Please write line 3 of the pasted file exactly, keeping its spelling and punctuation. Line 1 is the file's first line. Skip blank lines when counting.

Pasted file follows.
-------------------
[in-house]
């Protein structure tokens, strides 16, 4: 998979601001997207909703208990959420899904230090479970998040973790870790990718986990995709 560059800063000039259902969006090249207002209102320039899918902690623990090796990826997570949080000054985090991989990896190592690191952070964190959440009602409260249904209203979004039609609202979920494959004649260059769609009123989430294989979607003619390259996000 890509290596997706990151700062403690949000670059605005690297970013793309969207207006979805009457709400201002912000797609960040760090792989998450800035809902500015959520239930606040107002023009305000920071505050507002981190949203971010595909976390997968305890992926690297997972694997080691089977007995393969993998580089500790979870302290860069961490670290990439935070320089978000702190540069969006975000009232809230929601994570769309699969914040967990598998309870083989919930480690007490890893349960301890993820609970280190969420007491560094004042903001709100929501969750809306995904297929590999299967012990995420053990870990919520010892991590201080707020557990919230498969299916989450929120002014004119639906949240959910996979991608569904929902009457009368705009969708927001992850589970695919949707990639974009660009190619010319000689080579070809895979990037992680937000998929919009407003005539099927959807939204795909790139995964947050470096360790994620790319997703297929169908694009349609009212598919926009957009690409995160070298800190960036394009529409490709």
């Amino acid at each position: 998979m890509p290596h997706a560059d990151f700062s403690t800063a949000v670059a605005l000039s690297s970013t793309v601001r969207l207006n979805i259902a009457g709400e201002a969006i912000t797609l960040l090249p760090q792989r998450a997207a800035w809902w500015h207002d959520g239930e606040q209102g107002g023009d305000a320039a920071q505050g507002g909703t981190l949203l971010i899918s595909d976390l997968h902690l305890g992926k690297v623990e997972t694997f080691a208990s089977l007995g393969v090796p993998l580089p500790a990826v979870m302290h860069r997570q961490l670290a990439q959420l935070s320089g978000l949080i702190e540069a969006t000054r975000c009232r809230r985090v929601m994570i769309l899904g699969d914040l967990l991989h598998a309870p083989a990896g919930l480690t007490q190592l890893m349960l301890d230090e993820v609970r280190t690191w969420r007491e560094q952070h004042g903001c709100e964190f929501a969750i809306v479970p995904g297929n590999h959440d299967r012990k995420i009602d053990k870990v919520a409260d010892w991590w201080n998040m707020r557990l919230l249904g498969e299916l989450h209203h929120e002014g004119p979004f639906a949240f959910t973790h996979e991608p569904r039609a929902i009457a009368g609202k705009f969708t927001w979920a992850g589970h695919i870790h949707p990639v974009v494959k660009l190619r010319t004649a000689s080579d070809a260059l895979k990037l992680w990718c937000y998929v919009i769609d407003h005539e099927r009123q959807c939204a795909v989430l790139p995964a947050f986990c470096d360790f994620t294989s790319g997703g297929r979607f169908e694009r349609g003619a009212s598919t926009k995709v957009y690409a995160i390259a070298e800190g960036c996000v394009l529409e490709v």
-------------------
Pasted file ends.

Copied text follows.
């Amino acid at each position: 998979m890509p290596h997706a560059d990151f700062s403690t800063a949000v670059a605005l000039s690297s970013t793309v601001r969207l207006n979805i259902a009457g709400e201002a969006i912000t797609l960040l090249p760090q792989r998450a997207a800035w809902w500015h207002d959520g239930e606040q209102g107002g023009d305000a320039a920071q505050g507002g909703t981190l949203l971010i899918s595909d976390l997968h902690l305890g992926k690297v623990e997972t694997f080691a208990s089977l007995g393969v090796p993998l580089p500790a990826v979870m302290h860069r997570q961490l670290a990439q959420l935070s320089g978000l949080i702190e540069a969006t000054r975000c009232r809230r985090v929601m994570i769309l899904g699969d914040l967990l991989h598998a309870p083989a990896g919930l480690t007490q190592l890893m349960l301890d230090e993820v609970r280190t690191w969420r007491e560094q952070h004042g903001c709100e964190f929501a969750i809306v479970p995904g297929n590999h959440d299967r012990k995420i009602d053990k870990v919520a409260d010892w991590w201080n998040m707020r557990l919230l249904g498969e299916l989450h209203h929120e002014g004119p979004f639906a949240f959910t973790h996979e991608p569904r039609a929902i009457a009368g609202k705009f969708t927001w979920a992850g589970h695919i870790h949707p990639v974009v494959k660009l190619r010319t004649a000689s080579d070809a260059l895979k990037l992680w990718c937000y998929v919009i769609d407003h005539e099927r009123q959807c939204a795909v989430l790139p995964a947050f986990c470096d360790f994620t294989s790319g997703g297929r979607f169908e694009r349609g003619a009212s598919t926009k995709v957009y690409a995160i390259a070298e800190g960036c996000v394009l529409e490709v």